At risk schools

 In News
More accurate measure of hurdles students face ignores where they live and if they are immigrants
Mar 17, 2009 Toronto Star LOUISE BROWN 
The map of poverty across Toronto schools no longer counts apartments and immigrants.
In a new way of measuring the socio-economic hurdles faced at different schools, the Toronto District School Board now takes a deeper look at family income and parent education than ever before, but ignores the type of housing students live in and whether they are immigrants.
Experts say living in an apartment does not mean a student is necessarily at risk of struggling at school, nor does the fact they are new to Canada or that they switched schools in the past year.
The changes have redrawn the map of educational risk across the city with some schools, such as Scarborough’s Woburn Junior Public School – whose rating has fallen from the most needy of all 475 grade schools in 2007 to 122nd under the new scale – now eligible for less money for students at risk.
Others, such as Dorset Park Public School – up to 101 from 223 in 2007 – are eligible for more funding.
“Will some schools be upset? Yes, but only until they realize these factors really paint a more accurate picture of which communities need more help,” said Scarborough trustee Scott Harrison, who represents both Woburn and Dorset Park schools.
The board gives extra money to schools at the high end of the needs scale – the Learning Opportunities Index – to allow smaller classes and more help for students.
But you can’t gauge need by apartment blocks, warned Peter Gooch, the board’s director of strategy, policy and planning.
“We now know a sea of apartment buildings can include high-end condos, while a single-family dwelling may house a number of families, so we’ve dropped housing from our calculations altogether,” he said.
Moreover, immigrants from some regions such as South Asia and East Asia often do better at school than many born in Canada, he noted, so being an immigrant cannot be seen as a roadblock in itself.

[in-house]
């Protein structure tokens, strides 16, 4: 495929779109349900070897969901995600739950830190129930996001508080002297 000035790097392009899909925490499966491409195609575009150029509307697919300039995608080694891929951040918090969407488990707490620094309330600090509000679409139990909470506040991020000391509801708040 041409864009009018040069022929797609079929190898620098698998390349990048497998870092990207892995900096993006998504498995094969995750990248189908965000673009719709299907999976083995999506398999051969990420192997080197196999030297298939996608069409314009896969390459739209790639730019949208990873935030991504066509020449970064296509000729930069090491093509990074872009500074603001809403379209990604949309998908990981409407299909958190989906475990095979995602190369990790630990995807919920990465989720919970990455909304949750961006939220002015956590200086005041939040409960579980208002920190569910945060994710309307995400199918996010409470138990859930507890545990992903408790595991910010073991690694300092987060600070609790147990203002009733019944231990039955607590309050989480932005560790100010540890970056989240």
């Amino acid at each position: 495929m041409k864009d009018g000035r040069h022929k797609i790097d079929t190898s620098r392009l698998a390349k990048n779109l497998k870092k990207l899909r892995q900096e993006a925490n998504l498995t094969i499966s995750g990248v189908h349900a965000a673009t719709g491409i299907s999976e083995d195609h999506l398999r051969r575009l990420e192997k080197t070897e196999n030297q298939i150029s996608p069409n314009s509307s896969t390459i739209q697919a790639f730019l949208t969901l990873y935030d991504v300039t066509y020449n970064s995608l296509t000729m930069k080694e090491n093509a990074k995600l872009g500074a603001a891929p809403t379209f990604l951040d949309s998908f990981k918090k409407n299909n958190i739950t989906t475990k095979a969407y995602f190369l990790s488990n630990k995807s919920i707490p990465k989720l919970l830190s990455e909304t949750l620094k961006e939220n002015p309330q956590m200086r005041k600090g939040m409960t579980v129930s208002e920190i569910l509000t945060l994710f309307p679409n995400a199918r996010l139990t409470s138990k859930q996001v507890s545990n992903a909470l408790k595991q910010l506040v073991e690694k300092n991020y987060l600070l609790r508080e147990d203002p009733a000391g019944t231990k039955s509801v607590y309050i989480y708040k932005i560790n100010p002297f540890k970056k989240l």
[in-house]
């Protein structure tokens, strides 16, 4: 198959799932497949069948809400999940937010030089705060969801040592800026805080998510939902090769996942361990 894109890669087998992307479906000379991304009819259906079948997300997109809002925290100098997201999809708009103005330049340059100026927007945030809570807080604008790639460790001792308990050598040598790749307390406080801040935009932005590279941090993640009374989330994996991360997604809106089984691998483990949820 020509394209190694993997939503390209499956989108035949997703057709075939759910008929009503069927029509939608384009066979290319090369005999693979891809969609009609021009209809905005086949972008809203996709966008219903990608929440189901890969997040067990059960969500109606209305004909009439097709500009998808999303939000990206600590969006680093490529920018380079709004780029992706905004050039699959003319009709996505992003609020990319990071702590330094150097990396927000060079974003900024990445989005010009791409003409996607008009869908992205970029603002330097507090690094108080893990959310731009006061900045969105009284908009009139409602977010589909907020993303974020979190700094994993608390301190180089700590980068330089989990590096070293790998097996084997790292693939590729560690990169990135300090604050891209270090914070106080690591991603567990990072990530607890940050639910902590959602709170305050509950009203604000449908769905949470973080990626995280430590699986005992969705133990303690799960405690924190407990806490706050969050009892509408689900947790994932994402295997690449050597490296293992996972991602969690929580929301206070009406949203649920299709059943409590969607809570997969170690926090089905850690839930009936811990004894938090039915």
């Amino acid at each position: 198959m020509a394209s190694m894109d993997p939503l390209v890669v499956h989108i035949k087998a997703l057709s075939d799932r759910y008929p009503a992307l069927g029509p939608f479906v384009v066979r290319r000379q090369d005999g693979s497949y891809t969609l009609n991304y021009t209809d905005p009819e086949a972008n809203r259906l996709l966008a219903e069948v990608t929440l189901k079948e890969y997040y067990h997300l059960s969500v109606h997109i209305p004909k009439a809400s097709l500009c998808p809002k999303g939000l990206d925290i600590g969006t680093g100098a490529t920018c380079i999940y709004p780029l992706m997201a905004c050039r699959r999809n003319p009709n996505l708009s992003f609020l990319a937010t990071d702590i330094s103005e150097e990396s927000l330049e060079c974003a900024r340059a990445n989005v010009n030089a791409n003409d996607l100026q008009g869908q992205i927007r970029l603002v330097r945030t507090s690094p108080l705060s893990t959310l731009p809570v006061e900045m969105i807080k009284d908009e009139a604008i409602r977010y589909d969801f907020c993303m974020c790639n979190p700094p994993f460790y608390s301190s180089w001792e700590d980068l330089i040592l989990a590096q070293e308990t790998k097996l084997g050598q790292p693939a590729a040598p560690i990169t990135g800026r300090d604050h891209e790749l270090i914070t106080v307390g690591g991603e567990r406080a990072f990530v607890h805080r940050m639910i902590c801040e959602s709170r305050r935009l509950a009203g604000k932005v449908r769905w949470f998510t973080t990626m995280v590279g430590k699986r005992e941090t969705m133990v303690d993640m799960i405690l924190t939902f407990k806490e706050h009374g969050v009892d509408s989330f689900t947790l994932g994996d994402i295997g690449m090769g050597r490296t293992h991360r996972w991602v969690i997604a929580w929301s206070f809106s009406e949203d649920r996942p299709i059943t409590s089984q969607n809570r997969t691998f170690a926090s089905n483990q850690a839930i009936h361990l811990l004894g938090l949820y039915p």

“Some immigrants speak English and some can’t. Some are poor and some are not. Some are educated and some aren’t. It’s too broad a factor to predict how a child will do,” says economist Enid Slack, of the University of Toronto, who helped redesign the yardstick the board uses to measure students at risk.
“And the board also has stopped counting students who have switched schools in the past year,” she said, “because it proved to tell us very little about how students perform.”
The Ontario government gave school boards $413 million this year in Learning Opportunities Grants, of which Toronto’s public schools got about $123 million.
Thorncliffe Park Elementary School, tucked in a burst of highrises 10 times more crowded than the average Toronto neighbourhood and housing families from Pakistan, India and the world, is now ranked 175th most needy, down from 14th place in 2007, when apartments and immigrants were part of the equation.
“Thorncliffe Park still ranks as a school with high need, but because of its stable, two-parent families with university degrees and low rate of social assistance, it has fallen down the list relative to other schools,” says Gooch.
Harrison said Woburn Junior Public School fell in ranking when the immigrant factor was scrapped, “partly because the majority of parents have high levels of education even though they may be immigrants, and many have low income,” he said.
“They can be lawyers and doctors who aren’t accredited here in Canada, but that doesn’t mean their children face particular burdens,” he said.
“The new index better reflects the social and economic world students live in.”
Based on neighbourhood data culled from the Canadian Census and Canada Revenue Agency, the board has sharpened how it tracks students’ family background to include:
The percentage of families who live below Statistics Canada’s “low income measure,” which is half the median income of all Canadians.
The percentage of families who earn at least some income from social assistance.
The percentage of families whose parents do not have a high school diploma.
The percentage of families whose parents have at least one university degree.
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